On top of all that, the language is distractingly modern, both in tone and actual word choices, and Catherine in particular is irritatingly modern in her sensibilities, what with her "I don't need no man" attitude and her constant angsting that she's too young and unworldly for her brother's best friend to be at all interested in her. (Yeah, never mind the fact that he's trying to protect your reputation since he's, you know, an EX-CRIMINAL.) There's also an uncomfortable Madonna/wh*re complex that seems to permeate the book. Catherine, of course, can do no wrong, and is in fact compared to multiple characters' mothers at times, but whenever another female character dares to enter the narrative? Sl*tty b*tches, all of them. It's the sort of thing I could forgive in a romance novel written in the 1970s, but this was written/published in 2002, and the author should have known better. 21st century feminism: this ain't how you do it. And it sure as heck isn't the sort of thing I'd want an impressionable teenage girl exposed to—not with all the other toxic misogyny that bombards mass media.
Last but not least, technical errors abound. Numerous typos, forgotten words, inconsistent dialects, an inconsistent TIMELINE (did Royce hire Derrick four years ago or promote him to lead captain four years ago? how could Derrick's father have been judged to be a traitor to the country before the United States even EXISTED as a country? etc.), a case where one character is actually referred to by the wrong name, and then there's the fact that the author clearly needs to learn when to start a new paragraph (as in, she does it far, FAR more often than she should). There are also seemingly important details that get brought up only to be promptly forgotten about, and multiple times the author seems to brain-fart and forget what her characters are doing and/or have done, such as when Catherine throws a hat on her bed only to find said hat in her closet two sentences later. The cumulative effect of all of this is that the book reads as half-baked, more of a rough first draft than a finished product.
So yeah, the relatively solid plot, decent pacing, and character potential save this from being a one-star story, but I can't in good conscience rate it any higher than a two. It's a "clean" romance in the respect that there's no sex, but if you're looking for something to give to a teen (or even to read, yourself), you can do far better.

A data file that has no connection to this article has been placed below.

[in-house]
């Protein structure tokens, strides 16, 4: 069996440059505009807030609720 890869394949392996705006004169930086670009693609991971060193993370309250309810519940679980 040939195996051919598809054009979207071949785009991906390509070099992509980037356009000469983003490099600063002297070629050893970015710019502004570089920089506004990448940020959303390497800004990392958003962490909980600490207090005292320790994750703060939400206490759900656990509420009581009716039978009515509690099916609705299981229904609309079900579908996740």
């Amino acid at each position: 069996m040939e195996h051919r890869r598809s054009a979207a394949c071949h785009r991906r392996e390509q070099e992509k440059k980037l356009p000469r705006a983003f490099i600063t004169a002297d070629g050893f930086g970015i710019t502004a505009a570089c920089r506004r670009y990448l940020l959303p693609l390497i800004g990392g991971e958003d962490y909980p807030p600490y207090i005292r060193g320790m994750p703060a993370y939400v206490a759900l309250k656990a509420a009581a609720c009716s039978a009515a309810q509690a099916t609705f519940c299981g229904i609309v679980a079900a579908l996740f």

Catherine Markham is determined to ransom back her brother, even though her uncle is convinced that he was killed when British fired upon his ship. He believes the ransom note that the family has received is a hoax to extort money from the wealthy family.
Seventeen year old Catherine takes matters into her own hands when she disguises herself and hies down to the Boston docks looking for a ship so she can sail to Savannah, and deliver the ransom. She fortunately finds her brother's best friend Captain Derek St. John.
Derek is a young captain, only twenty-one but he is devoted to the Markhams because they offered him a second chance after his pirating days. He takes the lovely Catherine to Savannah but is worried about her safety and his own feelings.
This tale is a colonial version of the boy from the wrong side of the tracks who falls in love with a girl who society says is beyond his reach. Derek fights his growing feelings for Catherine but it is difficult. She is a kind generous girl who also reciprocates his affections.
Both leads have adventurous spirits and both are very loyal. This is a sweet romance that demonstrates the seeds of young love in a colonial setting. Catherine is a strong heroine that teens can empathize with and even though she is constrained within the norms of her era, Catherine still is independent and forthright. Derek has a strong need to prove himself to society and to Catherine. He feels unworthy of her due to his past but luckily Catherine sees beyond this to the brave thoughtful hero he is.